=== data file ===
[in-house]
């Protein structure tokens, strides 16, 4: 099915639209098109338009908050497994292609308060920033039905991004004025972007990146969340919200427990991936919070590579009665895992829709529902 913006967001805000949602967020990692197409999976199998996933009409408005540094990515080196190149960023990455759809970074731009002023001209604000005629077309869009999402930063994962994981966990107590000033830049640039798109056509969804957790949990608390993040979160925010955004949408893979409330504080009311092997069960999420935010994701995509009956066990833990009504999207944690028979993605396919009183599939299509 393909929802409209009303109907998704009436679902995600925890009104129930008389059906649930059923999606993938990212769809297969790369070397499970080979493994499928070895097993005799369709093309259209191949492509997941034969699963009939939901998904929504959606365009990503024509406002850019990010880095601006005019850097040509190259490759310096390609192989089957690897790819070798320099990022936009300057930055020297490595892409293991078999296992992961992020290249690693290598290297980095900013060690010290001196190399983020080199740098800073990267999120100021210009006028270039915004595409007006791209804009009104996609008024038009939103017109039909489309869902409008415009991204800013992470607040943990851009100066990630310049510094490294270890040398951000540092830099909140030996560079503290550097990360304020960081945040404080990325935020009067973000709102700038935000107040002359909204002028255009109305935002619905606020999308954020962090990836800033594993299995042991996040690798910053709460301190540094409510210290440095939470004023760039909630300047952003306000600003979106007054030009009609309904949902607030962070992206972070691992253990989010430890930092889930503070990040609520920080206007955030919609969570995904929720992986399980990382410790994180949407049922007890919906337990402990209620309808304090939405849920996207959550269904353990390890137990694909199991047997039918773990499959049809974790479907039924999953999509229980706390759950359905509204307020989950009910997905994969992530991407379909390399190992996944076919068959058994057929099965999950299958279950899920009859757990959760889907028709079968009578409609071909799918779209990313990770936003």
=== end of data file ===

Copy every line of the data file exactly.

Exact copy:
[in-house]
């Protein structure tokens, strides 16, 4: 099915639209098109338009908050497994292609308060920033039905991004004025972007990146969340919200427990991936919070590579009665895992829709529902 913006967001805000949602967020990692197409999976199998996933009409408005540094990515080196190149960023990455759809970074731009002023001209604000005629077309869009999402930063994962994981966990107590000033830049640039798109056509969804957790949990608390993040979160925010955004949408893979409330504080009311092997069960999420935010994701995509009956066990833990009504999207944690028979993605396919009183599939299509 393909929802409209009303109907998704009436679902995600925890009104129930008389059906649930059923999606993938990212769809297969790369070397499970080979493994499928070895097993005799369709093309259209191949492509997941034969699963009939939901998904929504959606365009990503024509406002850019990010880095601006005019850097040509190259490759310096390609192989089957690897790819070798320099990022936009300057930055020297490595892409293991078999296992992961992020290249690693290598290297980095900013060690010290001196190399983020080199740098800073990267999120100021210009006028270039915004595409007006791209804009009104996609008024038009939103017109039909489309869902409008415009991204800013992470607040943990851009100066990630310049510094490294270890040398951000540092830099909140030996560079503290550097990360304020960081945040404080990325935020009067973000709102700038935000107040002359909204002028255009109305935002619905606020999308954020962090990836800033594993299995042991996040690798910053709460301190540094409510210290440095939470004023760039909630300047952003306000600003979106007054030009009609309904949902607030962070992206972070691992253990989010430890930092889930503070990040609520920080206007955030919609969570995904929720992986399980990382410790994180949407049922007890919906337990402990209620309808304090939405849920996207959550269904353990390890137990694909199991047997039918773990499959049809974790479907039924999953999509229980706390759950359905509204307020989950009910997905994969992530991407379909390399190992996944076919068959058994057929099965999950299958279950899920009859757990959760889907028709079968009578409609071909799918779209990313990770936003």